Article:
Blogging through cotton. I remain extremely busy and am also already juggling book project offers for next year when I finish the projects I have on my plate. All good, but the last few days were intense.
These weblinks provided a fascinating break.
At The New York Times, a tale of art fraud. Bamboozling Ourselves is one of the most interesting things I have read in some time. a seven-part story of the Van Meegeren forgeries with extensive analysis and annotations. Look for the little page link forwards at the bottom of each installment. They are a hard to see. Or maybe I’m just tired.
How did he do it? Why did he do it? Newspapers reveal the thinking and confusions of their time, but they don’t necessarily provide answers. Was Van Meegeren a collaborator or an artist? Or both? And if he was a genius, what was his genius? His ability to trick people? Or was he able to trick people because he was an artist of genius? Who was Van Meegeren? A con man or Nazi? Did he forge paintings solely for monetary reward or was something more sinister involved?
From Part 7:
The strangeness of Van Meegeren’s life-style must have been striking. Holland had just suffered through the “Hunger-Winter” of 1944-5. More than 20,000 people died of starvation. There was incredible privation – the electricity and gas in Amsterdam had been off for months – but Van Meegeren was living in absurd luxury. He held wild, extravagant parties, overflowing with liquor, and jewels – women were encouraged to grab a handful of jewelry from a pile on their way out the door. Van Meegeren had even installed an ice rink in the basement of his mansion to entertain his guests.
The comments sections at more than 700 posts is also worth a read.
At Der Spiegel, Adolf Hitler’s fascination with art and conviction in his own artistic genius may have played into a 19th century belief that the artist is above morality.
Birgit Schwarz: In my opinion, people have underestimated the notion that Hitler considered himself an artist, in fact, an artistic genius, and that much can be deduced from this self-image, this overheated artist’s ego. However, this has hardly played a role in the research to date. That’s the starting point, from my perspective, because it can help us gain a better understanding of Hitler as a person, as well as his system of power. Hitler’s deluded view of himself as a genius is based on the confused system of thought emerging in the late 19th century, which centered on the idea that a genius — a strong personality who outshone everything else — could do anything and could do anything he pleased.
A essay on the way the personal lives of readers become wrapped around fictional characters:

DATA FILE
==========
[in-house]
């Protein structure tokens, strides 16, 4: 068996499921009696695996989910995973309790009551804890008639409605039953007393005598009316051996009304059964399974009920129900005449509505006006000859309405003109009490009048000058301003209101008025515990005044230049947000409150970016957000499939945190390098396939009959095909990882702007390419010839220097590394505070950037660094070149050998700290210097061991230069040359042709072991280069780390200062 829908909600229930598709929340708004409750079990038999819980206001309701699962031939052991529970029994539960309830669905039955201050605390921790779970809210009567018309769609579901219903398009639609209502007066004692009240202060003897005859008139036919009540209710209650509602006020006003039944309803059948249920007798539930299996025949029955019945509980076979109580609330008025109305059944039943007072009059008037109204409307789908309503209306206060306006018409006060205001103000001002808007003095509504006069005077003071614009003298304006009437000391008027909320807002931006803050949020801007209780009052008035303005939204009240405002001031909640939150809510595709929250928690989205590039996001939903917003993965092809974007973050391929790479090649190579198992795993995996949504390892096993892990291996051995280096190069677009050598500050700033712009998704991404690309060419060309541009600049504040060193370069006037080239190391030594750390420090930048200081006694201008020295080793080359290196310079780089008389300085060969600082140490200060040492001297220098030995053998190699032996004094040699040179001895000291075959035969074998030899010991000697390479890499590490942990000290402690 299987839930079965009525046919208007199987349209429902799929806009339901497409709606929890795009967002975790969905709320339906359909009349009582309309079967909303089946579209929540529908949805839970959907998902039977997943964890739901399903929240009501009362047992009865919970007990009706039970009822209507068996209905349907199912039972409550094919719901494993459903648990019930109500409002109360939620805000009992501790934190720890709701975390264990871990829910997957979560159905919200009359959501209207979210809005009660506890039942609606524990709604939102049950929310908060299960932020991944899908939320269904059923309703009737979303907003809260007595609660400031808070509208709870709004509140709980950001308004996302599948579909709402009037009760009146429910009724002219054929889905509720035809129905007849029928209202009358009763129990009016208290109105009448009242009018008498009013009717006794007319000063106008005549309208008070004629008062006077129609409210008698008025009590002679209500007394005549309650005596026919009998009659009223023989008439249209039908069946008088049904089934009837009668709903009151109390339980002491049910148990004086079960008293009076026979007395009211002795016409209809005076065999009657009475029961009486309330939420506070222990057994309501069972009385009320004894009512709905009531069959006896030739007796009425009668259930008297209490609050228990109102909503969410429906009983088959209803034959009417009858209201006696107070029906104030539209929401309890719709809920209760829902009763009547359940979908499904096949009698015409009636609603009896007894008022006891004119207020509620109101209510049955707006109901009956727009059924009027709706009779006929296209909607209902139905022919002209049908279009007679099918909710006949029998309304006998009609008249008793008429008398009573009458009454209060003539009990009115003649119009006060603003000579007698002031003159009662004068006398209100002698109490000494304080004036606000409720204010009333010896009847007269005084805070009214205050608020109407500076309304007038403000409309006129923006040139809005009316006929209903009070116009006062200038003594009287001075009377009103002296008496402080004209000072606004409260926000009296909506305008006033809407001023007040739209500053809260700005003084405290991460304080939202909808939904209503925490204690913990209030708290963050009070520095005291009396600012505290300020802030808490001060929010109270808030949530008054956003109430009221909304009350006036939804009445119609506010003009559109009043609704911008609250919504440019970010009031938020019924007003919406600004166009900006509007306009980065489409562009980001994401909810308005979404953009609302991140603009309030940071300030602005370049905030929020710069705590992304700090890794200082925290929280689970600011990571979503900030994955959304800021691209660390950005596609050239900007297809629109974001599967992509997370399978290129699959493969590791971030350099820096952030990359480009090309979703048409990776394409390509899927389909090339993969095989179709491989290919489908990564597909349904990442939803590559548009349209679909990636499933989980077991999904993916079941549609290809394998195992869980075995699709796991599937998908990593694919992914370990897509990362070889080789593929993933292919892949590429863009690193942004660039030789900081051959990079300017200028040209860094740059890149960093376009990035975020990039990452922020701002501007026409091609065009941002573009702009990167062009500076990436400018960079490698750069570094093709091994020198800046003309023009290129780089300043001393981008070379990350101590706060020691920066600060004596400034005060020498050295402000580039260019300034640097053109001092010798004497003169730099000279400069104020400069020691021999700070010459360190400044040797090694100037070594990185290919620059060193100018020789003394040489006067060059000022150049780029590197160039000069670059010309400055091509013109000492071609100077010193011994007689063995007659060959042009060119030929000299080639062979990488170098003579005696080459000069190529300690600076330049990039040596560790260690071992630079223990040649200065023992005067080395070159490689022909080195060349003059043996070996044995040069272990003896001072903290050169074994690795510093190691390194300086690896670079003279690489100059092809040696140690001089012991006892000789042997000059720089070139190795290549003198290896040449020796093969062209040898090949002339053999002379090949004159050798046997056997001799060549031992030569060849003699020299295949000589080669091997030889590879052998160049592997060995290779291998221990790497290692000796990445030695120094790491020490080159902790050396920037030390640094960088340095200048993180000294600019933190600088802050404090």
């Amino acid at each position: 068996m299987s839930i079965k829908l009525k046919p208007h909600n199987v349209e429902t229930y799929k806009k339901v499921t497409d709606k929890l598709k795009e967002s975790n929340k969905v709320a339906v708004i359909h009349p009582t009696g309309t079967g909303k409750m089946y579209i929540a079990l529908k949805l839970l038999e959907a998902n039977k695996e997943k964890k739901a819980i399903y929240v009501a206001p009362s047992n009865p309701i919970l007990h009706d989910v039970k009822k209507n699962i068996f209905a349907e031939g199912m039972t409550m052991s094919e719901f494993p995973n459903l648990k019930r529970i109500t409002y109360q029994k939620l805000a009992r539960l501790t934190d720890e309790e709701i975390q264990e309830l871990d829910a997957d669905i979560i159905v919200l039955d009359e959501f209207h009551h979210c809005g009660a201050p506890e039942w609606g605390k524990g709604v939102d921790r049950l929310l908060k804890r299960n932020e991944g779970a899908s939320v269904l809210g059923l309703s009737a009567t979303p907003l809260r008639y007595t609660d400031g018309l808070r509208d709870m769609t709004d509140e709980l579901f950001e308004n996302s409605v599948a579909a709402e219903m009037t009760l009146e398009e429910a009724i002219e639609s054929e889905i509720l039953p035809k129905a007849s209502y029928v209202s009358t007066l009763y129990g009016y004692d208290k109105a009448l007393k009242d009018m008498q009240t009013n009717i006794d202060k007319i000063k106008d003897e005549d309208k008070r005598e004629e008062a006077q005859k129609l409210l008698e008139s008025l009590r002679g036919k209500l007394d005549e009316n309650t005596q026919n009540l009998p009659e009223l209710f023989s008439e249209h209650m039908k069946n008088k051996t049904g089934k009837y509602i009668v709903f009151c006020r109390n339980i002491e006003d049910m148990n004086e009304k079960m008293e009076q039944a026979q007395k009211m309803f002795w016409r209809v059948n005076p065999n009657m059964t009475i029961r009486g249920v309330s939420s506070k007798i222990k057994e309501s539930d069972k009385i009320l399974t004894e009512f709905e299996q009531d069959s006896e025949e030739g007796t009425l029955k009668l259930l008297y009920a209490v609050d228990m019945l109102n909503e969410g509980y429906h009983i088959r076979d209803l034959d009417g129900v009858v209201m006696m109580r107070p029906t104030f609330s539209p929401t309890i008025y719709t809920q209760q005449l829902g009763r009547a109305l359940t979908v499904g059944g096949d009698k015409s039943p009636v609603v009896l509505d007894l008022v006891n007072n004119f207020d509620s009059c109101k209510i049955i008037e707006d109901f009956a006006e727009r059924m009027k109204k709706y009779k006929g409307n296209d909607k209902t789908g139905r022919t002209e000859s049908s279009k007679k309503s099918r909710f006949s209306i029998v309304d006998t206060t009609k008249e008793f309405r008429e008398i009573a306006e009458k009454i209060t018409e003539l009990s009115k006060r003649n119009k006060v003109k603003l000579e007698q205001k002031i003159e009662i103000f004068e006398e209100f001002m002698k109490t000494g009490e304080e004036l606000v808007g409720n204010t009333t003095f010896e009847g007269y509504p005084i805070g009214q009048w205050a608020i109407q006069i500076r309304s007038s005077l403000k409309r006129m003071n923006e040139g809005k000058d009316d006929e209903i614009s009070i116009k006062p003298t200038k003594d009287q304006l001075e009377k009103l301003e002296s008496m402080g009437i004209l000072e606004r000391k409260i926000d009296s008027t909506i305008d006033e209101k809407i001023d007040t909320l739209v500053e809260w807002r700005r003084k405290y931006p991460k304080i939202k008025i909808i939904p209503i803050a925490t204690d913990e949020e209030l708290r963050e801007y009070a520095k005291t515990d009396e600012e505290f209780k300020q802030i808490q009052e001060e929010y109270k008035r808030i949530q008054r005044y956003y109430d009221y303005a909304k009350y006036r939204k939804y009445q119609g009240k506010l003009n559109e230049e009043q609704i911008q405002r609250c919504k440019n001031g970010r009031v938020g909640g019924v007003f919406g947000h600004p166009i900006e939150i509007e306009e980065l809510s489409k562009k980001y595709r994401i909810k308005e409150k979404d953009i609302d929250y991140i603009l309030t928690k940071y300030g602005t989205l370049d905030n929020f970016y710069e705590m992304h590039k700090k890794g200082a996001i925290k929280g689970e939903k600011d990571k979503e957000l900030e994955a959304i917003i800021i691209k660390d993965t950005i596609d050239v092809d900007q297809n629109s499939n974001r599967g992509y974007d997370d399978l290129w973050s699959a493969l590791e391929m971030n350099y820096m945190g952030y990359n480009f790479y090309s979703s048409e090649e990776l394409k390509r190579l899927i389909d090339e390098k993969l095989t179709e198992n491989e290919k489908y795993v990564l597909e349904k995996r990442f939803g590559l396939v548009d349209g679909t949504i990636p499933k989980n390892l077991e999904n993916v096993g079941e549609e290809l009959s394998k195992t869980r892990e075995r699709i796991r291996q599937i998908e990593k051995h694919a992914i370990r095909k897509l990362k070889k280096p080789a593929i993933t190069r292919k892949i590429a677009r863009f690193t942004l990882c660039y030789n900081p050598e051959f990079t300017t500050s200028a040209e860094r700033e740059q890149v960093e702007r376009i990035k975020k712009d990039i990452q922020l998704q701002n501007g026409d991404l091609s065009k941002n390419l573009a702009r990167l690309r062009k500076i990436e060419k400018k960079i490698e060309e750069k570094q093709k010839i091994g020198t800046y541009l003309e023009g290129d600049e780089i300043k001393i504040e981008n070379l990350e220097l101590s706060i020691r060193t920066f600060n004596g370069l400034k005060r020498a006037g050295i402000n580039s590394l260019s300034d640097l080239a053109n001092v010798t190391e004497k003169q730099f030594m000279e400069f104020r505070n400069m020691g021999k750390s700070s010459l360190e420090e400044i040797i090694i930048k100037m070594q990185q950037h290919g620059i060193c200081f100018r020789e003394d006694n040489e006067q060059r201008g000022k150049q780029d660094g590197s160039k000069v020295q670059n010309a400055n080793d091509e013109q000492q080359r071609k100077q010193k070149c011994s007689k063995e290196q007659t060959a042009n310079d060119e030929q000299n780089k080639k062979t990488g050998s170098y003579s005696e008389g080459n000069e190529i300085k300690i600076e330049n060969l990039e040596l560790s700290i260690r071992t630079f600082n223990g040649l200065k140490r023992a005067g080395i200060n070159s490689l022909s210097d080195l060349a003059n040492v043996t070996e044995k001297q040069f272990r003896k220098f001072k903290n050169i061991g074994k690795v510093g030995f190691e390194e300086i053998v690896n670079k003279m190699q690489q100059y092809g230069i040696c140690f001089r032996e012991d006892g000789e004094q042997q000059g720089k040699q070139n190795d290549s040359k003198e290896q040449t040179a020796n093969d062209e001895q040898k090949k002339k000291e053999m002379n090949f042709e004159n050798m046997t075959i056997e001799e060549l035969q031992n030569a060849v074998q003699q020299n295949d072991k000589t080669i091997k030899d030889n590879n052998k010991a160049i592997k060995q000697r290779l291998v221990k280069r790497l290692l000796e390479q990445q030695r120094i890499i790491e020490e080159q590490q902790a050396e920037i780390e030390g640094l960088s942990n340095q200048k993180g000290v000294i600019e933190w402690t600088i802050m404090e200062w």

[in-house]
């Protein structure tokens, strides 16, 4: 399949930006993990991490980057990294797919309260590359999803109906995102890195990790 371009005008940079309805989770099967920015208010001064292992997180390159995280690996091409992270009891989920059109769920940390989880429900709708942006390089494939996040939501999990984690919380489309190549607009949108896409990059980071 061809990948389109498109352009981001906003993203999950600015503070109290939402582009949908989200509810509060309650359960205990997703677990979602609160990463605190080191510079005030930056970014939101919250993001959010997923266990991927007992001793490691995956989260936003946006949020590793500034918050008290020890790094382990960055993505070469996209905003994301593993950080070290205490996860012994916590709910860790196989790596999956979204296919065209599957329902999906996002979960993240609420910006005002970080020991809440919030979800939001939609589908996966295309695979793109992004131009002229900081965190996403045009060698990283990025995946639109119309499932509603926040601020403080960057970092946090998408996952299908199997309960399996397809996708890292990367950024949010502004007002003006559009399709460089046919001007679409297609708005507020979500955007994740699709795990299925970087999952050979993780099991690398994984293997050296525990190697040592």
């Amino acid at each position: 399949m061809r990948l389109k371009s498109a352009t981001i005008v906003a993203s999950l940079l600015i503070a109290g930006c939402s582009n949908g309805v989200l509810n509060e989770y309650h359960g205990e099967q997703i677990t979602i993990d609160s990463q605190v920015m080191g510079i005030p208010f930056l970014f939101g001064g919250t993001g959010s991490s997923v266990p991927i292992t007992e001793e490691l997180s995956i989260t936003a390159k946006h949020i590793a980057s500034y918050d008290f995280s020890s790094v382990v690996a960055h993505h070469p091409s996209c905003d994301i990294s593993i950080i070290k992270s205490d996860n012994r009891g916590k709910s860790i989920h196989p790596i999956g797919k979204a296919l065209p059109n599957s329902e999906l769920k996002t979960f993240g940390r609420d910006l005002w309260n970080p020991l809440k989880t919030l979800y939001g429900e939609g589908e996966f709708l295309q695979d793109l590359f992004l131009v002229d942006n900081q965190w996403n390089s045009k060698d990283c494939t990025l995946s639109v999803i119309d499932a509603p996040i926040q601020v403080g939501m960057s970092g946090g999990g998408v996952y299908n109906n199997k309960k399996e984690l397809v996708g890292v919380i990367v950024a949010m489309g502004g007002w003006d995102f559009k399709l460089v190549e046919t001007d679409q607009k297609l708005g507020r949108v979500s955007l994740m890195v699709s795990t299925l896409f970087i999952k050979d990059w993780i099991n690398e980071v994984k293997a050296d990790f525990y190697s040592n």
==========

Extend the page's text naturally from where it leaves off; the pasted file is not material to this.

Although we eventually learn to distinguish between the world of make-believe and the real world, I suspect that many of us continue to experience fictional characters and events as being, in some way, real. This is because the imaginative act of following a story involves a suspension of disbelief, as we enter into the world it creates. When Anthony Minghella showed me a moving scene that he had just filmed for the pilot of “The No. 1 Ladies’ Detective Agency,” I found myself weeping copiously, right there on the set. I felt rather embarrassed — it was only a story, after all — but he put a hand on my shoulder and said that was exactly what he had done over that particular scene.
The 1983 television series – globally the most watched mini-series of all time – is today as well remembered as the book.
The stars of that series, Richard Chamberlain as Father Ralph de Bricassart and Rachel Ward as Meggie, were adored by the viewing public. But not by the author.
‘It was instant vomit!’ she shrieks through a cloud of smoke. ‘Ward couldn’t act her way out of a paper bag and Chamberlain wandered about all wet and wide-eyed.
And on a personal note: every once in awhile, someone asks me how I have time to blog when I have all this work to do.
Blogging takes about a half hour a day. I enjoy reading interesting things on the web. I enjoy learning new things and sharing those things with others.
I can usually find a half hour a day for that.
And a friendly reminder: My ebay auctions continue. I hope you will find something you like.
Also, the rather more high end offerings at THIS POST remain. Many inquiries and offerings, but no sale yet! Scroll to the end of the post to see the goods.